Airbus sees regional demand for A220
- Airbus acquired a majority stake in the C-Series program in October officially rebranding it in April to the A220
- The US low-cost carrier JetBlue last week became the first purchaser of the aircraft since its rebrand
FARNBOROUGH: Airbus Chief Commercial Officer Eric Schulz has played up the prospects for the Bombardier C-Series aircraft in the Middle East and beyond, hoping carriers will use the single-aisle plane to expand routes.
The European plane maker acquired a majority stake in the C-Series program in October, officially rebranding it in April to the A220, strengthening its offering in the smaller jet sector in competition with arch-rival Boeing.
“Yes, I believe we’ll see orders in every region,” Schulz said when asked about the prospects for Middle Eastern orders for the plane.
“There are many people across the Middle East who are looking at the opportunity to integrate the A220 as a feeder to leverage their routes up to a point where maturity can be on with the single aisle.”
Schulz spoke to Arab News on the second day of the UK’s Farnborough International Airshow, which marked the rebranded A220’s first public appearance.
The US low-cost carrier JetBlue last week became the first purchaser of the aircraft since its rebrand, with an order for 60 of the single-aisle planes.
Airbus on Tuesday announced a commitment from what it described as “a new US airline startup” for 60 A220-300 aircraft, with deliveries due to begin in 2021.
The new airline is backed up by a group of experienced investors led by JetBlue founder David Neeleman, who is also an investor in TAP in Portugal and the controlling shareholder in Brazil’s Azul airlines.
The single-aisle market is expected to dominate commercial plane orders over the next 20 years, according to forecasts released by Boeing on Tuesday.
The US manufacturer expects demand for 31,360 single-aisle planes — representing nearly three quarters of total orders — over the period, an increase of 6.1 percent compared with similar forecasts published last year.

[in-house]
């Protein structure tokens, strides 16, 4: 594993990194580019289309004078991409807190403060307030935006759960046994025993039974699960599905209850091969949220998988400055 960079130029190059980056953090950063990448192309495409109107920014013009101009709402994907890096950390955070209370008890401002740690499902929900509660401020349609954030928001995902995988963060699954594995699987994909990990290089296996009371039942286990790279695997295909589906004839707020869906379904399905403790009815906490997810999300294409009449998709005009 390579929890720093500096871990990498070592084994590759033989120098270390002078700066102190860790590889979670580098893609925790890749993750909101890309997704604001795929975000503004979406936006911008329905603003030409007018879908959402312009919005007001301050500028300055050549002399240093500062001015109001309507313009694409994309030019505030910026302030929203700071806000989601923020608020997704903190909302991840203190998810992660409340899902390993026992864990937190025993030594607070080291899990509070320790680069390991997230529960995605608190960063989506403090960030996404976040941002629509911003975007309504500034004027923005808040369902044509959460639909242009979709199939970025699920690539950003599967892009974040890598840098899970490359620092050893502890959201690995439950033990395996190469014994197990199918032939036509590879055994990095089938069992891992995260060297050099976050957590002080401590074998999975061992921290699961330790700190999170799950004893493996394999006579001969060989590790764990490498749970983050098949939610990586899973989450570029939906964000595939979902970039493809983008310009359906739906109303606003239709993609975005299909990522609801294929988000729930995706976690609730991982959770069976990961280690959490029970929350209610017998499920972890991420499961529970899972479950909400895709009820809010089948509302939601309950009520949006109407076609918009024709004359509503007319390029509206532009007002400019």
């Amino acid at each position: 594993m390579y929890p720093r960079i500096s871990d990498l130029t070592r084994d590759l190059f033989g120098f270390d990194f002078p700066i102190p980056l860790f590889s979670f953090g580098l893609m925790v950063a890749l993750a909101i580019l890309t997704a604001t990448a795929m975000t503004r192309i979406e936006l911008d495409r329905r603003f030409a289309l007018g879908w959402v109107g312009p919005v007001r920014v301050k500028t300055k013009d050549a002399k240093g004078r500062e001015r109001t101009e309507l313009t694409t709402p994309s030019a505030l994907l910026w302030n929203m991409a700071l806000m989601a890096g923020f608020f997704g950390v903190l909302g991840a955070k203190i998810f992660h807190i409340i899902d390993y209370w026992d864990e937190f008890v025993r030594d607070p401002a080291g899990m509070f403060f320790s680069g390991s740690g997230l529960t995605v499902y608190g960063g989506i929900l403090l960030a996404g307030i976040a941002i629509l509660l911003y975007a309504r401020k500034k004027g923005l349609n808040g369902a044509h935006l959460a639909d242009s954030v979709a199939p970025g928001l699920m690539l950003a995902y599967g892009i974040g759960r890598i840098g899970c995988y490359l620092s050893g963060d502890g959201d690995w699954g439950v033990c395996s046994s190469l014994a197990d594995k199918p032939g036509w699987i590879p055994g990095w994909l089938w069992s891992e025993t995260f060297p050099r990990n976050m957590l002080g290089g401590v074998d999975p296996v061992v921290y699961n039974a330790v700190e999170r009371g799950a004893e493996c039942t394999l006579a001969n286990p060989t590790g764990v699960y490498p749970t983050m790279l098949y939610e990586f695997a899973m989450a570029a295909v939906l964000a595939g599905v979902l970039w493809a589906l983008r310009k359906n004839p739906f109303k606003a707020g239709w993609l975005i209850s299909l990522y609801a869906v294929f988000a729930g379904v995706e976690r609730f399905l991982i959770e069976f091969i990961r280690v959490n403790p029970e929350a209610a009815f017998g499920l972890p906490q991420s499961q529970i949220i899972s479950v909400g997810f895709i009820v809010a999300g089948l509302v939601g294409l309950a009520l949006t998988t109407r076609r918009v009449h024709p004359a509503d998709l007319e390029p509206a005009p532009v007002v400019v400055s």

“This $3.5 trillion market is driven in large part by the continued growth of low-cost carriers, strong demand in emerging markets, and increasing replacement demand in markets such as China and Southeast Asia,” Boeing said.
In the face of such growth prospects, Boeing earlier this month agreed to takeover the commercial jetliner business of Brazil’s Embraer, a specialist in smaller passenger planes, in order to better compete better with Airbus in the segment.
Schulz downplayed suggestions of a downturn in orders from Middle East carriers, suggesting that any slowdown in orders from the region’s larger players would come alongside an uptick from other carriers.
“There might be a little bit of a slowdown for some airlines, and there is also some growth for others,” Schulz said.
“We are serving the market, and what we need to do is just continue to serve the market and take the opportunities and the challenges where they are and just deal with them.”
Schulz said that Airbus was “moving forward” with the details of its $16 billion A380 deal with Emirates struck in January.
The deal with the Dubai-based carrier for 36 additional superjumbo planes, the last major deal agreed by Schulz’s predecessor John Leahy, was seen as saving the beleaguered aircraft program, which has struggled to secure new orders.
“Clearly the relationship is fantastic,” Schulz said, having met with Emirates CEO Tim Clark on Monday.
“Clearly they have put a lot of emphasis on the opportunity that their A380 fleet is giving them. They need the plane, we need the plane to be delivered, and yes, it’s all aligned.”